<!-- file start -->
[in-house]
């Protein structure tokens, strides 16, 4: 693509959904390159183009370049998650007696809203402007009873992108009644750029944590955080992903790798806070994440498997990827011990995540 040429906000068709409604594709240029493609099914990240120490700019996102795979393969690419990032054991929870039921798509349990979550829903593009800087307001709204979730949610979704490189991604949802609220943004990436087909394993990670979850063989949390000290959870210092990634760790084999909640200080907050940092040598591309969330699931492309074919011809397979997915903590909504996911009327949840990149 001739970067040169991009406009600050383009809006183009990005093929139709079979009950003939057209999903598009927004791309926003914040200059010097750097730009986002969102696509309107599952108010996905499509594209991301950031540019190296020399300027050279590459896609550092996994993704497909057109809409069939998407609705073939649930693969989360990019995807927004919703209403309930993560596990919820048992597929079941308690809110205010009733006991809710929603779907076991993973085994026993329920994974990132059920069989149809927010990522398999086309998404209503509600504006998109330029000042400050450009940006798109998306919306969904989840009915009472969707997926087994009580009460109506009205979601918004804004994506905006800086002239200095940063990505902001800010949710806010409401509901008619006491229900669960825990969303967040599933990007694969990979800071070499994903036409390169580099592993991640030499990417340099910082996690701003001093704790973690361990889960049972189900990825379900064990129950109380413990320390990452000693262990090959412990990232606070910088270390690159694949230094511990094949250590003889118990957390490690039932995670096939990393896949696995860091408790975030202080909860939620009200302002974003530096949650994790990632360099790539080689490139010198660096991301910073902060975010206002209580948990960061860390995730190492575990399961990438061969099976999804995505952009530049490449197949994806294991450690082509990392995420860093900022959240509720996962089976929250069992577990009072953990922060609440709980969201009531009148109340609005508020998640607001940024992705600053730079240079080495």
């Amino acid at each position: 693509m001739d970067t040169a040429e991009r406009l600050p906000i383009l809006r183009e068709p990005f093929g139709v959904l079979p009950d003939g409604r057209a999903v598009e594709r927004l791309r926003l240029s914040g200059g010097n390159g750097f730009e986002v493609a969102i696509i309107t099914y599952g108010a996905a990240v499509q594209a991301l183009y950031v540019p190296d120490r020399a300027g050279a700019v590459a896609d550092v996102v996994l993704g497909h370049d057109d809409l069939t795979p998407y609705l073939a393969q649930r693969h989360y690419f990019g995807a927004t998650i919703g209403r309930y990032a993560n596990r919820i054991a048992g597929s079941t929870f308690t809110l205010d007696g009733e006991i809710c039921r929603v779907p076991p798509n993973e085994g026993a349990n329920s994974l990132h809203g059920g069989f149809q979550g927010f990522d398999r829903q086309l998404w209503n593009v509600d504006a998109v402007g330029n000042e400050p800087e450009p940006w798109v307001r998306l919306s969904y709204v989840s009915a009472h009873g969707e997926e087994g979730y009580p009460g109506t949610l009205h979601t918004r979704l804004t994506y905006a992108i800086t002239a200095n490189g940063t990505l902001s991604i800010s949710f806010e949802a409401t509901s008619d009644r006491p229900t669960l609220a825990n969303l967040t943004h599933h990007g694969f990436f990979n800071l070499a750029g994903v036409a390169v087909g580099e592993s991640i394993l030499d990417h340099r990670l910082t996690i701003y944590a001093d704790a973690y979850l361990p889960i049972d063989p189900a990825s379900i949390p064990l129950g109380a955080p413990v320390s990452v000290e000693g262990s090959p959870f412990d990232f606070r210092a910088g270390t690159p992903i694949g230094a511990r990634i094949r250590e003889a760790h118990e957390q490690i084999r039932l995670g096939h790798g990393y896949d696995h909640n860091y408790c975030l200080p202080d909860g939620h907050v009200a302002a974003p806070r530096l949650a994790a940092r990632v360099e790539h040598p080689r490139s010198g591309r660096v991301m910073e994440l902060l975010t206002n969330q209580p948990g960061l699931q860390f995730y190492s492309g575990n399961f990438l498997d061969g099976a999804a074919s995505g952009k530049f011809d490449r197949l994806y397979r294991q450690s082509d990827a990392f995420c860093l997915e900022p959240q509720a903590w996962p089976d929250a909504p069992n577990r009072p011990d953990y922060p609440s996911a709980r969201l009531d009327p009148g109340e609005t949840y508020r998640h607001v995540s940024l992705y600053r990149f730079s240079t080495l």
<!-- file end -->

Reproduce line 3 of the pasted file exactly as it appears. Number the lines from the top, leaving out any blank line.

């Amino acid at each position: 693509m001739d970067t040169a040429e991009r406009l600050p906000i383009l809006r183009e068709p990005f093929g139709v959904l079979p009950d003939g409604r057209a999903v598009e594709r927004l791309r926003l240029s914040g200059g010097n390159g750097f730009e986002v493609a969102i696509i309107t099914y599952g108010a996905a990240v499509q594209a991301l183009y950031v540019p190296d120490r020399a300027g050279a700019v590459a896609d550092v996102v996994l993704g497909h370049d057109d809409l069939t795979p998407y609705l073939a393969q649930r693969h989360y690419f990019g995807a927004t998650i919703g209403r309930y990032a993560n596990r919820i054991a048992g597929s079941t929870f308690t809110l205010d007696g009733e006991i809710c039921r929603v779907p076991p798509n993973e085994g026993a349990n329920s994974l990132h809203g059920g069989f149809q979550g927010f990522d398999r829903q086309l998404w209503n593009v509600d504006a998109v402007g330029n000042e400050p800087e450009p940006w798109v307001r998306l919306s969904y709204v989840s009915a009472h009873g969707e997926e087994g979730y009580p009460g109506t949610l009205h979601t918004r979704l804004t994506y905006a992108i800086t002239a200095n490189g940063t990505l902001s991604i800010s949710f806010e949802a409401t509901s008619d009644r006491p229900t669960l609220a825990n969303l967040t943004h599933h990007g694969f990436f990979n800071l070499a750029g994903v036409a390169v087909g580099e592993s991640i394993l030499d990417h340099r990670l910082t996690i701003y944590a001093d704790a973690y979850l361990p889960i049972d063989p189900a990825s379900i949390p064990l129950g109380a955080p413990v320390s990452v000290e000693g262990s090959p959870f412990d990232f606070r210092a910088g270390t690159p992903i694949g230094a511990r990634i094949r250590e003889a760790h118990e957390q490690i084999r039932l995670g096939h790798g990393y896949d696995h909640n860091y408790c975030l200080p202080d909860g939620h907050v009200a302002a974003p806070r530096l949650a994790a940092r990632v360099e790539h040598p080689r490139s010198g591309r660096v991301m910073e994440l902060l975010t206002n969330q209580p948990g960061l699931q860390f995730y190492s492309g575990n399961f990438l498997d061969g099976a999804a074919s995505g952009k530049f011809d490449r197949l994806y397979r294991q450690s082509d990827a990392f995420c860093l997915e900022p959240q509720a903590w996962p089976d929250a909504p069992n577990r009072p011990d953990y922060p609440s996911a709980r969201l009531d009327p009148g109340e609005t949840y508020r998640h607001v995540s940024l992705y600053r990149f730079s240079t080495l």